18. The method of claim 14 wherein the polymer cellulose material comprises kraft linerboard and wherein the polyisocyanate compound is diluted with a solvent.
Description

This invention relates to a structural composite incorporating two layers of a cellulose polymer material about a corrugated core, and a method for making the same. The composite has application in shelving, cabinet construction, and in virtually any field where particleboard is presently employed.

BACKGROUND

Current structural composites utilized as substitutes for solid wood include particleboard covered with vinyl, melamine or other decorative material. A significant disadvantage of particleboard, however, is its weight and relatively high manufacturing costs. Thus, there is a need for a lightweight but strong wood substitute which is less costly to manufacture.

DISCLOSURE OF THE INVENTION

This invention provides a structural laminate which includes thin outer sheets or layers sandwiched about a corrugated cardboard core.

More specifically, the outer layers of the composite are relatively thin sheets of a delignified cellulose polymer material, and the core comprises conventional corrugated cardboard with at least some, and preferably all of the flutes oriented on edge, i.e., extending lengthwise perpendicularly between the outer layers.

The material comprising the outer layers is preferably a composite of delignified cellulosic material and an isocyanate resin. In the preferred composition, the cellulosic material is "kraft linerboard" commonly used to the outer layers of corrugated board typically used in the construction of shipping cartons. The preferred resin is a polyisocyanate compound, poly (diphenylmethane), in combination with an organic solvent such as propylene carbonate. In the preferred arrangement, the kraft linerboard is impregnated with the polyisocyanate resin and then cured by simultaneous application of heat and pressure.

The core material utilizes standard corrugated cardboard, having selected flute specifications, depending on core density requirements. Sheets of corrugated cardboard are glued together, one on top of the other, to form a stack of desired height. Within the stack, the flutes of the corrugated sheets run horizontally along the length (or width) of the sheets. This composite stack is then sliced vertically along the length of the stack to provide strips of corrugated of predetermined width. The strips are then turned 90° and glued to the inside surface of one of the outer layers, such that the flutes are oriented "on edge", i.e., running vertically (or perpendicularly) relative to the outer layers. It will be appreciated that the width of the strips cut from the stack determine the thickness of the structural laminate and that the height of the stack determines the width (or multiples or fractions of the width) of the laminate, as explained in greater detail herein.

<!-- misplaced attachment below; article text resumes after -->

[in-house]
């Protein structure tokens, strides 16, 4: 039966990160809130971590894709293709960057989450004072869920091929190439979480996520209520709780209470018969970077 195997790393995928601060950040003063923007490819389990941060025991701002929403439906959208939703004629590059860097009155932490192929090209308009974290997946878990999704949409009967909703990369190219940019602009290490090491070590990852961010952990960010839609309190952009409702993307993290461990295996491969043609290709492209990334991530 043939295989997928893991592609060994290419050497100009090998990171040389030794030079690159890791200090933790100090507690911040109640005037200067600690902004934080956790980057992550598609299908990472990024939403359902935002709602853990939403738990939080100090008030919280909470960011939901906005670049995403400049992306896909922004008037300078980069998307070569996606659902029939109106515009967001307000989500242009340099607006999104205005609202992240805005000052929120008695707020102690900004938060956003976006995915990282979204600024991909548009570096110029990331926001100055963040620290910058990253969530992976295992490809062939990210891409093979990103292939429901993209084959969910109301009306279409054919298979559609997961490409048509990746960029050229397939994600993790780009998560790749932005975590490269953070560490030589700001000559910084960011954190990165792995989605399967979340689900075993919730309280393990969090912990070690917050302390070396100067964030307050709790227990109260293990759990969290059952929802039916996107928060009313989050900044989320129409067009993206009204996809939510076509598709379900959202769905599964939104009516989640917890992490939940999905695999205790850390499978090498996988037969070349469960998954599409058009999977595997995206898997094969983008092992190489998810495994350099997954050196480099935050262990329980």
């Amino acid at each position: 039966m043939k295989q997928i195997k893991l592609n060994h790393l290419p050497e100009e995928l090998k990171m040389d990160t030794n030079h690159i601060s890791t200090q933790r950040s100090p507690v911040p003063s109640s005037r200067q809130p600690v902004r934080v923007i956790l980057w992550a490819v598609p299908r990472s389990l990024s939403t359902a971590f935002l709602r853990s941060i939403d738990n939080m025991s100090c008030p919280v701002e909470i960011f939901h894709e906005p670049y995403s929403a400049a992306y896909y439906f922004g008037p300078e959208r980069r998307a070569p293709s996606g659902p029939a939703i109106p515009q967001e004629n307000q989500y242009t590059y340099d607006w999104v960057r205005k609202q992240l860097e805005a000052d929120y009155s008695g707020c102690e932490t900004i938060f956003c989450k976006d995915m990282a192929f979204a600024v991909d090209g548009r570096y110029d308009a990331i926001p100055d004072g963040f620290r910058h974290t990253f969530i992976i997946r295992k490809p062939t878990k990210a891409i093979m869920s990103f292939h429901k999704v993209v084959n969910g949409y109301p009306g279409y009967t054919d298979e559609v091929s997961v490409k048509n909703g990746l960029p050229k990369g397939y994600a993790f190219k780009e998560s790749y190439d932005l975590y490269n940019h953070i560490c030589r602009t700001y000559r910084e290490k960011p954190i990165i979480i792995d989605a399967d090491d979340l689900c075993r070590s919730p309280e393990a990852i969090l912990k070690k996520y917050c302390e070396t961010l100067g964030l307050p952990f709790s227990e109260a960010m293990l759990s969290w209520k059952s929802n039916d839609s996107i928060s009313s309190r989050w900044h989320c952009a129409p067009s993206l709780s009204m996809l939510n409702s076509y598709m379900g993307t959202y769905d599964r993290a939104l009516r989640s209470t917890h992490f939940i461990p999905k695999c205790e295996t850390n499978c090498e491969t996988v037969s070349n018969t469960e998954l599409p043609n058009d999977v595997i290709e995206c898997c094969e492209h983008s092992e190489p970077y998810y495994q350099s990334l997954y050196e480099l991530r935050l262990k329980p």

After the other of the outer layers is glued to the corrugated core, and the member further cut to size if necessary, the edges of the laminate may be covered with a wood veneer or other suitable material. The entire member can then be covered with melamine or vinyl or other suitably attractive material, depending on the specific application for the laminate.

In its broader aspects, therefore, the present invention relates to a composite laminate member comprising outer layers of a polymer cellulose material sandwiched about a core of corrugated cardboard including a plurality of layers of substantially parallel flutes, and wherein at least some of the flutes extend perpendicularly between the outer layers.

In another aspect, the invention relates to a method of forming a composite laminate member including a pair of outer sheets sandwiched about an inner core comprising the steps of:

a) forming a stack of corrugated cardboard sheets to a predetermined height, the sheets adhesively secured, one to the other;

b) cutting a plurality of strips of predetermined width from the stack;

c) turning one or more of the strips 90° and adhesively securing the one or more strips to an inside surface of a first outer sheet, thereby forming the inner core; and

d) adhesively securing a second outer sheet over the inner core.

BRIEF DESCRIPTION OF THE DRAWINGS

FIG. 1 is a partially exploded view of a composite laminate in accordance with the invention;

FIG. 2 is a partial perspective of a finished product in accordance with the invention;

FIGS. 3A through 3D are perspective views of known corrugated constructions useful in the manufacture of the invention;

FIG. 4 is a perspective, partially cut away, showing a stack of corrugated cardboard in an intermediate stage of the manufacture of the composite laminate of this invention.

DETAILED DESCRIPTION OF THE DRAWINGS

With reference initially to FIGS. 1 and 2, the structural laminate of this invention comprises two outer layers of polymer cellulose material 10 and 12 sandwiched about an inner core 12 of corrugated cardboard.